You have probably heard of cash-out refinancing, which allows the borrower to leave the closing with a little extra money. This type of refinancing was very popular a few years ago, before the housing market crashed. The United States Housing market is currently still recovering, so cash-out refinancing is not so popular anymore.
A type of refinancing that is pretty much the opposite of cash-out refinancing is cash-in refinancing. With a cash-in refinancing, the borrower makes cash payment when refinancing, instead of receiving a cash payment. This type of refinancing is used by more and more borrowers because it helps them meet the lender’s requirements. The borrower makes a payment towards his or her mortgage balance, and then takes out a new loan for a much smaller amount. Most people who choose to do a cash-in refinance have money sitting in savings accounts that yield low returns, and would like to put that money to better use.
Is Cash-In Refinancing a Good Idea?
Paying off your mortgage easier or earlier is a great feeling, but you might be asking yourself if that money would be put to better use if you invested it in something else. You could be investing the thousands of dollars that you are using in a cash-in refinance elsewhere, but this type of refinance can also be considered a good investment. Reducing your mortgage debt will get you a lower interest rate, which would bring you some large savings and possibly be more than the return that some investments would generate.
Cash-in refinancing is a great opportunity for home owners whose homes have declined in value. If the home is appraised for a low amount, the equity in it might not be enough to meet the lender’s minimum lending requirements, so making a large payment will certainly help you qualify for a refinance much easier. Making that payment required in a cash-in refinancing will also help you avoid having to pay for Private Mortgage Insurance.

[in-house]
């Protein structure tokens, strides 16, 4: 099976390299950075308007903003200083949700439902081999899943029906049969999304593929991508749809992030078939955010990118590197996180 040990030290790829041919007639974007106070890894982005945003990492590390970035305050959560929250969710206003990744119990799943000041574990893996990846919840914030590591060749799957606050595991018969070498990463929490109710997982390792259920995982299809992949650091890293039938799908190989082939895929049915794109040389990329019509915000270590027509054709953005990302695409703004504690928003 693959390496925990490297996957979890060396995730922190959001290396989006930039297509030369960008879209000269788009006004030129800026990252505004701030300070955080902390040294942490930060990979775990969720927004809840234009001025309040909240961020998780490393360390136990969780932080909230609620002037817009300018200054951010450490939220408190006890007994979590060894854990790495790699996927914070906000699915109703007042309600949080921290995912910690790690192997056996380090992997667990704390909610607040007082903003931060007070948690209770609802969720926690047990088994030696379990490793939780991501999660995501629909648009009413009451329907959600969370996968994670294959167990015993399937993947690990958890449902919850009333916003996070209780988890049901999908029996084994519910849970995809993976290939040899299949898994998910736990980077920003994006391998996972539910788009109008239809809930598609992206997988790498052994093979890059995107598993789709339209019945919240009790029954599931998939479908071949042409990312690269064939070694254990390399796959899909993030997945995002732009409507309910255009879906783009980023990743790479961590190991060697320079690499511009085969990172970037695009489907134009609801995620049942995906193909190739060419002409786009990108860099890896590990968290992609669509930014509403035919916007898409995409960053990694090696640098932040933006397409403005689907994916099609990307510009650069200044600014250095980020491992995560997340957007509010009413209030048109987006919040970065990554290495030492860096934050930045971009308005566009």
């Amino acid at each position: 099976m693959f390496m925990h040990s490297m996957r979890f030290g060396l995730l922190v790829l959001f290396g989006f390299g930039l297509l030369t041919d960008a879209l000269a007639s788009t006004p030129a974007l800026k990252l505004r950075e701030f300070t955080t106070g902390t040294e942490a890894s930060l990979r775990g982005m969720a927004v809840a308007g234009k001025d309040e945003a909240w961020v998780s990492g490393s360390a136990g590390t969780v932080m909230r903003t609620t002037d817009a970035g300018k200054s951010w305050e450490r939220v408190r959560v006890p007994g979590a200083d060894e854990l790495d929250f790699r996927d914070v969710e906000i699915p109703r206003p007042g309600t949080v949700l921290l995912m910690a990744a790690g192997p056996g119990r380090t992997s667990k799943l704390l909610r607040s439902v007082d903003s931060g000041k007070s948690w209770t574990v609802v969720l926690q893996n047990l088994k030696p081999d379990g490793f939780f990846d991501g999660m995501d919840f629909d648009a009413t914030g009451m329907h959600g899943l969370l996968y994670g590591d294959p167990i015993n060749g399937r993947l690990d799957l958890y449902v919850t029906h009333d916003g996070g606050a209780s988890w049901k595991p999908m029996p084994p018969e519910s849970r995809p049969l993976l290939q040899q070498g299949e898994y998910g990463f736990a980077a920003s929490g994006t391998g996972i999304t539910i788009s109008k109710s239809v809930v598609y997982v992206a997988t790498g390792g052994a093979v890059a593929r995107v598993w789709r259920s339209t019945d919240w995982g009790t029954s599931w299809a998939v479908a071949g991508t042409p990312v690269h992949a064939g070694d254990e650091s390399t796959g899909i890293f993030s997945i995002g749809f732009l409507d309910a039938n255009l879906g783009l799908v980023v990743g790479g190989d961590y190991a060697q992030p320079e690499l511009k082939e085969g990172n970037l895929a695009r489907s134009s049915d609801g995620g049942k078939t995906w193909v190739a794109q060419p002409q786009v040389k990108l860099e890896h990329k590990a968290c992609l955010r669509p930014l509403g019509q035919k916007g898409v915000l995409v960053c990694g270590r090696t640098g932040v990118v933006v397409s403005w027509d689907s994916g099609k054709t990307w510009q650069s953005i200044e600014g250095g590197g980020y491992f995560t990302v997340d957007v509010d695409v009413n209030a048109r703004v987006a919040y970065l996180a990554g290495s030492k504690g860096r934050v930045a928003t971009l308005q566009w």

You might want to reduce your mortgage term, from 30 years to 15 years for example, but you wouldn’t be able to afford the much larger monthly payment. By doing a cash-in refinance, you lower the mortgage balance, making it much easier for you to reduce the term of your mortgage loan and afford the new monthly payment.
Of course, like with any type of refinancing, there will be a couple of years or more until the amount of money that you used to pay the closing costs with will be recovered by the savings from refinancing (Read: Refinance Loan Types and Closing Costs).
Another downside is that you have to come up with a large amount of money for the required cash payment, which may cause you some trouble if you are taking it from a 401k, for example. Taking money from a 401k will attract some penalties, such as recovery or repayment costs. Obtaining the money by selling stocks could result in having to pay a capital gains tax.
The thought of saving thousands of dollars by doing a cash-in refinancing is very appealing, but, like with any type of refinancing, you must consider all the risks as well. Your financial situation and future plans should be the most important factors affecting the decision to refinance. If you come to the conclusion that doing a cash-in refinance will save you money and make your life easier, then you shouldn’t encounter any problems as long as you have done your homework and understand what it involves.